9/17/2008

Obama Campaign Out of Control on Completely Outrageous Ad to Hispanics

Will the media roundly condemn this outrageous ad? Will the media condemn it as fanning the flames of racism? This from ABC:

Obama's ad features a narrator saying: "They want us to forget the insults we’ve put up with…the intolerance…they made us feel marginalized in this country we love so much."

The screen then shows these two quotes from Limbaugh:

“…stupid and unskilled Mexicans”
—Rush Limbaugh

"You shut your mouth or you get out!”
—Rush Limbaugh

The narrator then says, “John McCain and his Republican friends have two faces. One that says lies just to get our vote…and another, even worse, that continues the policies of George Bush that put special interests ahead of working families. John McCain…more of the same old Republican tricks.”


First of all, tying Sen. McCain – especially on the issue of immigration reform – to Limbaugh is unfair.

Limbaugh opposed McCain on that issue. Vociferously. And in a larger sense, it’s unfair to link McCain to Limbaugh on a host of issues since Limbaugh, as any even occasional listener of his knows, doesn’t particularly care for McCain.

Second, the quotes of Limbaugh’s are out of context.

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5 Comments:

Anonymous Anonymous said...

"Senator Barack Obama's national press secretary, Bill Burton, accused Sen. John McCain of "cynically running the sleaziest and least honorable campaign in modern presidential campaign history."

http://www.politico.com/news/stories/0908/13417.html

He's been itching to play race in this election. Remember when he pre-emptively condemned McCain for pointing out that Obama didn't look like the other presidents on the dollar bills? (he meant that they were all two dimensional of course)

9/17/2008 9:32 PM  
Anonymous Clark said...

I'd agree that it's unfair to link McCain to Limbaugh. In theory, at least, the candidate isn't responsible for what other partisans say in their support or against their opponents. I'd say the same thing about Obama as well.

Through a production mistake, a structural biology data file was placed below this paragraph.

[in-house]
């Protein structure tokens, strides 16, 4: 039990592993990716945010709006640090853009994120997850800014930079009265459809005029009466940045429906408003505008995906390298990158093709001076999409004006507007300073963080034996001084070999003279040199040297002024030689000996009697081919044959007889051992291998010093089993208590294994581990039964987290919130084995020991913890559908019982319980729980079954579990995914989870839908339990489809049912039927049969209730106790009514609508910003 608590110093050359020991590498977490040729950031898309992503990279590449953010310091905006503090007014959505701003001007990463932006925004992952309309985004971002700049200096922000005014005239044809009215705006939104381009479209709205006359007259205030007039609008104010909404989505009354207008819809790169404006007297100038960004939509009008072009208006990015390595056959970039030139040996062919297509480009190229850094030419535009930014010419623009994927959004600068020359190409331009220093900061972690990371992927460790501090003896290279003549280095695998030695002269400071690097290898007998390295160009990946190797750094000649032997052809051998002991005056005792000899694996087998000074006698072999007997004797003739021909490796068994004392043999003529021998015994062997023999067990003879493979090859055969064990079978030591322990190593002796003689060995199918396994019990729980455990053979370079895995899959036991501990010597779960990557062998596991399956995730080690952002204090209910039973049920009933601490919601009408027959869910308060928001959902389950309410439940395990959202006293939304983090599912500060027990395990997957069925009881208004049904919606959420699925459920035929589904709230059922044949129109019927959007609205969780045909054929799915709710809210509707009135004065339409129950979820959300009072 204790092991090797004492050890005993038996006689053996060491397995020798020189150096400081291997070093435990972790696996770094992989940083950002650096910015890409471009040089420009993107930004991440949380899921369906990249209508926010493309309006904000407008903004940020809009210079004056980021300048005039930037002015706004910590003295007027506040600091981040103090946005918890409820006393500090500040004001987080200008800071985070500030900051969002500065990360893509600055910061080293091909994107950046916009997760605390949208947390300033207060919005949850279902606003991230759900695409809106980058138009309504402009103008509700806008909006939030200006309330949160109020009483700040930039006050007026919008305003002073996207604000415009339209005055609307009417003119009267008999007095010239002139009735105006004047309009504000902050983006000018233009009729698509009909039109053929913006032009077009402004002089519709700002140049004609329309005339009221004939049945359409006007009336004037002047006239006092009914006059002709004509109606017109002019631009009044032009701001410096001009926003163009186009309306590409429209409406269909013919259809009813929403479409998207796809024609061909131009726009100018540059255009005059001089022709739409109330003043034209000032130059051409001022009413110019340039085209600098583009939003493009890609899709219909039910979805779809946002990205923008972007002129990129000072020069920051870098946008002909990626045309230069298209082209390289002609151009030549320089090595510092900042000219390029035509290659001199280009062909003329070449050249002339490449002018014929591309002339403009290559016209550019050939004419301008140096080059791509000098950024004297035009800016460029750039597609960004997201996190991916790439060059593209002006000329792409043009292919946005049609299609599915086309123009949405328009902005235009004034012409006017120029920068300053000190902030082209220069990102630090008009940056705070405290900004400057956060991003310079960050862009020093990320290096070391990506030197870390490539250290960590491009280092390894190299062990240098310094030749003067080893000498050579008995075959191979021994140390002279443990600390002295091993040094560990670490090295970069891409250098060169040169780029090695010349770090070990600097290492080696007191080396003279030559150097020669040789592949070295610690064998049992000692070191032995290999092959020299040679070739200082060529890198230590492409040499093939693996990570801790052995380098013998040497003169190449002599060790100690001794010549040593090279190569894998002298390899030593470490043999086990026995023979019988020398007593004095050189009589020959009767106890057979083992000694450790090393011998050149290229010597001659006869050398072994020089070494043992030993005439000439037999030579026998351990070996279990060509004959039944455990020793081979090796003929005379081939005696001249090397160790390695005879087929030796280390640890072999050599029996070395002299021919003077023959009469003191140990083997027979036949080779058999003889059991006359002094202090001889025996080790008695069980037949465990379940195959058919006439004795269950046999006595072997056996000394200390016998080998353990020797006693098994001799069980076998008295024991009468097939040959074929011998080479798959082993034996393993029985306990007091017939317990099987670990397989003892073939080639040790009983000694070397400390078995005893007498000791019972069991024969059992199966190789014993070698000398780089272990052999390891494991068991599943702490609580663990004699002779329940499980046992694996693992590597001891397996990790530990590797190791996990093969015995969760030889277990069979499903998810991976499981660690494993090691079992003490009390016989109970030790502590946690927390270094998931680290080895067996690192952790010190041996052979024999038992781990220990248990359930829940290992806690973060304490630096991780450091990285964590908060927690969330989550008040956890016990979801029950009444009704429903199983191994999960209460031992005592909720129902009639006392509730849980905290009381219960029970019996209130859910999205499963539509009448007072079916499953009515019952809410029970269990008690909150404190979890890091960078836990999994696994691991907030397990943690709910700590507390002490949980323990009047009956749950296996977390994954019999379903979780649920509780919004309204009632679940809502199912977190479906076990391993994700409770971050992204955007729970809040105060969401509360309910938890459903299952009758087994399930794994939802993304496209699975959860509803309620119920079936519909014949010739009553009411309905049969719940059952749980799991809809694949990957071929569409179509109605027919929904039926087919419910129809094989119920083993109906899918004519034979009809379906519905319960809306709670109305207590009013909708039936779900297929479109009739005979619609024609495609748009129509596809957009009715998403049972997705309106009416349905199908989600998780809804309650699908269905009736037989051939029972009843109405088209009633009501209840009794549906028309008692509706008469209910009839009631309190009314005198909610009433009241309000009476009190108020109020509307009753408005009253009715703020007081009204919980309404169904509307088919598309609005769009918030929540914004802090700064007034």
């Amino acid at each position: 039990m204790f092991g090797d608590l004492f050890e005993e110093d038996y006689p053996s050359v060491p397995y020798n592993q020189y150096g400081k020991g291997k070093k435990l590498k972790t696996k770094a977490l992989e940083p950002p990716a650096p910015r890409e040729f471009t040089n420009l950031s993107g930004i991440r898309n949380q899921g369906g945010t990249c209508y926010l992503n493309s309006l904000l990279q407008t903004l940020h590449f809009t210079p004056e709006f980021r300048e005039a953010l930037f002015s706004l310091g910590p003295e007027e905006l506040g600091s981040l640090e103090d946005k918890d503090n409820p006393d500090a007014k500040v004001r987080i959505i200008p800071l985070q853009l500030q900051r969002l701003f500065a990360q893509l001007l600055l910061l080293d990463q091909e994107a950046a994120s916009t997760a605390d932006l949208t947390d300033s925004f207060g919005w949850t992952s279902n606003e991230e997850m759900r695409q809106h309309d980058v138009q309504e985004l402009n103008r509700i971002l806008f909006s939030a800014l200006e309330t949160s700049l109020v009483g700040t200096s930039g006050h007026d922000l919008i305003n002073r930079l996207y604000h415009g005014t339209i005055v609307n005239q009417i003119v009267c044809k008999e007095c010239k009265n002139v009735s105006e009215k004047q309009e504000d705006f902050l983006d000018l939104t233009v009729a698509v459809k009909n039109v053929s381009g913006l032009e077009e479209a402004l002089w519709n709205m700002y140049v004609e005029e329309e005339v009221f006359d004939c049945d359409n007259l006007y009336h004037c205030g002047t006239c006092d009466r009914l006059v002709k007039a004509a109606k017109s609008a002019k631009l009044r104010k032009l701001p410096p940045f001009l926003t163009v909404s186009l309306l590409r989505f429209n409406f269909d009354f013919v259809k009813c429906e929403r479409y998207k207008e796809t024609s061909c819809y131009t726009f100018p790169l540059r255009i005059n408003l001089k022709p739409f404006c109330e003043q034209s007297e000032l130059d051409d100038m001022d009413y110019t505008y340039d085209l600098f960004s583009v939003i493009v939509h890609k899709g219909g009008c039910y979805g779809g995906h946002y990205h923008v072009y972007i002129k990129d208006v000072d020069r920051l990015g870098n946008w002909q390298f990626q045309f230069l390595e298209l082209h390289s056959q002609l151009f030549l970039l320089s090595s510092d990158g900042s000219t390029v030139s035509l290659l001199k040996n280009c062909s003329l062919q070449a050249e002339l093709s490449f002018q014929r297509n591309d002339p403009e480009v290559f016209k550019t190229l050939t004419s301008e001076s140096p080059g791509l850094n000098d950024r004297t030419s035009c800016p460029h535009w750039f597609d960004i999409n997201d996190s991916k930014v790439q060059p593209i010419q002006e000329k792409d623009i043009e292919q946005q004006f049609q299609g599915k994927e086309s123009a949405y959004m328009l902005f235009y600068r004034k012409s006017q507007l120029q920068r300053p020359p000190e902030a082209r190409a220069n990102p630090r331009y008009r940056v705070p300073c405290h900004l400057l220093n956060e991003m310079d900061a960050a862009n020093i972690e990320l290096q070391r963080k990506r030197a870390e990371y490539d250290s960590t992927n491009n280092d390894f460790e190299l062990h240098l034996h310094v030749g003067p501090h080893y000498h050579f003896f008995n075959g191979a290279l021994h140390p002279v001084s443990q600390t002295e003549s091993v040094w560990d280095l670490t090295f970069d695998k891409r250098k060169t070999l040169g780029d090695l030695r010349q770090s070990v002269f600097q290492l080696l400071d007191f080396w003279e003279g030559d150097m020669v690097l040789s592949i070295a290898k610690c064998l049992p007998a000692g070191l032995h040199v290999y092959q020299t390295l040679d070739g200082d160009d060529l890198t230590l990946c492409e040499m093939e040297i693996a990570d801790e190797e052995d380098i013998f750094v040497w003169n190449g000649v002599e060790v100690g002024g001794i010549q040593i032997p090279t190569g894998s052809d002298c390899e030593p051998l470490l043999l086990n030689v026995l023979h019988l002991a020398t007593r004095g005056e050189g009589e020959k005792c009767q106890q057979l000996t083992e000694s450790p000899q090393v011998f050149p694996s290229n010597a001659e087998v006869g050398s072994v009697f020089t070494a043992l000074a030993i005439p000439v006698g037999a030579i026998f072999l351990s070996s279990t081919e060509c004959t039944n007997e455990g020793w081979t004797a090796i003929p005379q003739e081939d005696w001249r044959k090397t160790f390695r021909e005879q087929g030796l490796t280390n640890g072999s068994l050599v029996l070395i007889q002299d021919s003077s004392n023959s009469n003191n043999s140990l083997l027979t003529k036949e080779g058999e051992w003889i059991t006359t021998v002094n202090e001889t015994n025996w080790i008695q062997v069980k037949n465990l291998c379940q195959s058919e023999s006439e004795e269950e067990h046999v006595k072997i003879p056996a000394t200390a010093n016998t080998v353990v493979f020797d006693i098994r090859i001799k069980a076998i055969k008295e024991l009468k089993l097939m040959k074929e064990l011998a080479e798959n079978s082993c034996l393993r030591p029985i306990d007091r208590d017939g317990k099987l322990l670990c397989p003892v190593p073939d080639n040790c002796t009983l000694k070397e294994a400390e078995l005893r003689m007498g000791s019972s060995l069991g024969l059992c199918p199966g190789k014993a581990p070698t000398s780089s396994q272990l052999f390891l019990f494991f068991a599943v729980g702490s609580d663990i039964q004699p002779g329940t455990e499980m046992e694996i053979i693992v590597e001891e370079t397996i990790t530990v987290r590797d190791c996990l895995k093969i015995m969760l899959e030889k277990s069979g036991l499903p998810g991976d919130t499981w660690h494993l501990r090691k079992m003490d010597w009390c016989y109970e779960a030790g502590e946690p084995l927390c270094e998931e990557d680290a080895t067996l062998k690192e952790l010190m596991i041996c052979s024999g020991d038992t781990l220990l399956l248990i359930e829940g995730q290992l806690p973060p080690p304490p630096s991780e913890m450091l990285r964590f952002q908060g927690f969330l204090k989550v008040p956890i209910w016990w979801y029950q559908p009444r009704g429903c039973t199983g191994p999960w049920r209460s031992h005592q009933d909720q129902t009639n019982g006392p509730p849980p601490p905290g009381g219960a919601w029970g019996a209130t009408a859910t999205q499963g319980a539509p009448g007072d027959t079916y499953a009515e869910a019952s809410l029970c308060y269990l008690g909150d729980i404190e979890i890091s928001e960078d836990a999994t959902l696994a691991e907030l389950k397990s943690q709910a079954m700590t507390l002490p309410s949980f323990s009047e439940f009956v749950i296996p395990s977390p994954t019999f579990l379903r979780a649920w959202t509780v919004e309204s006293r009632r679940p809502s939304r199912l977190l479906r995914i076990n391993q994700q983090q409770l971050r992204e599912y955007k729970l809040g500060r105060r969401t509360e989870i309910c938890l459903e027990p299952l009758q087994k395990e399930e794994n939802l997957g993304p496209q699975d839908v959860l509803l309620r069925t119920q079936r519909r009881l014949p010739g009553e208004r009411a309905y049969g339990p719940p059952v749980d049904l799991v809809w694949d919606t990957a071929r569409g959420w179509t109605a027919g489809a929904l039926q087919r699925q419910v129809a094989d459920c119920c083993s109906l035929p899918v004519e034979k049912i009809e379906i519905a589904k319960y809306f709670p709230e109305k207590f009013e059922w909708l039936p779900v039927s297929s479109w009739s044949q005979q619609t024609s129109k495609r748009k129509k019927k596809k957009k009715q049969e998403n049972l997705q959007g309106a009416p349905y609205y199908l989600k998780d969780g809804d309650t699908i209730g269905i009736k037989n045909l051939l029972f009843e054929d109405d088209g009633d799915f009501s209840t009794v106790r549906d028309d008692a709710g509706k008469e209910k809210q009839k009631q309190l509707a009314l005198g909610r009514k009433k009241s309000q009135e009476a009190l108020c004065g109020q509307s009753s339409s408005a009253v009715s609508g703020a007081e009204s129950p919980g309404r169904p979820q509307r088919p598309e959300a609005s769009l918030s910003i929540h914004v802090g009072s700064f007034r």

In truth, though, I think there's probably a good deal more coordination between the campaigns and their partisan supporters than we know or is legal. I don't have any particular support for that statement, just a nagging cynicism about political campaigns.

As for quoting Limbaugh out of context? It's not a fair tactic as it's generally used to distort the meaning of the statement, but this doesn't really represent a distortion of Limbaugh's views, and I have a hard time being sympathetic, since incomplete quotes and out-of-context quotes are a staple of his show.

9/17/2008 10:53 PM  
Blogger John Lott said...

Dear Clark:

As Tapper said, Obama is linking McCain to Limbaugh on an issue that Limbaugh was attacking McCain on "Vociferously." What is a comparable claim that has been made regarding Obama? You imply that the McCain campaign has made similar charges, please name one.

You are again using extremely general responses that just assert your position without providing a single argument to defend it. How concretely do you believe that these are not distortions of Limbaugh's views? Both statements are really the opposite of what Limbaugh believes and Tapper explains why that is true in detail.

9/18/2008 12:06 AM  
Blogger clark said...

If you read my comments, you'll see that I'm pretty much in agreement with Tapper. Even Tapper doesn't really go into detail about Limbaugh's views or leap to Limbaugh's defense or make a strong argument that it's not representative of Limbaugh's views... he's stating that the quotes are out of context... that it's a tactic to distort the meaning of the original statement, and I agreed with him. Tapper's blog is much more focused on whether it's a fair characterization of McCain's position.

And whether Limbaugh opposed McCain's position "vociferously" or not, what I said was "the candidate isn't responsible for what other partisans say in their support or against their opponents."

For an example of how the opposition has tried to link Obama to attacks that didn't come from him or his campaign, look at the reports about Sarah Palin's fundraising letter. (http://www.foxnews.com/wires/2008Sep04/0,4670,CVNPalin,00.html)

According to various reports the letter said "the Obama-Biden Democrats have been vicious in their attacks directed toward me, my family and John McCain," even as her spokeswoman said that the campaign was not responsible for the smears.

I'm a little curious as to your phrasing... You say: "You are again using extremely general responses that just assert your position without providing a single argument to defend it." (emphasis added) I don't think that's at all an accurate characterization of my posts. I've expressed my opinion here and there, but when I've attempted to engage in serious discussion, I think I've offered plenty of citations where needed. I think it's fair to have a certain expectation that people that are going to engage in a serious political discussion have some familiarity with the arguments and evidence on all sides of an issue. And I also don't think that a political discussion has to be a fist fight. I've been disappointed here plenty of times, but I still think that it's a worthwhile exercise to try to talk about the issues.

9/18/2008 1:51 AM  
Anonymous Anonymous said...

I thought one of the criticisms of George W. Bush from the right was that he was, like most Texans, too friendly to Hispanics and too eager to accept "undocumented immigrants" (in particular offering amnesty to illegal aliens).

I am reminded of the punchline of the Non-sequitor cartoon: it's always election year in Hell.

9/18/2008 5:55 PM  

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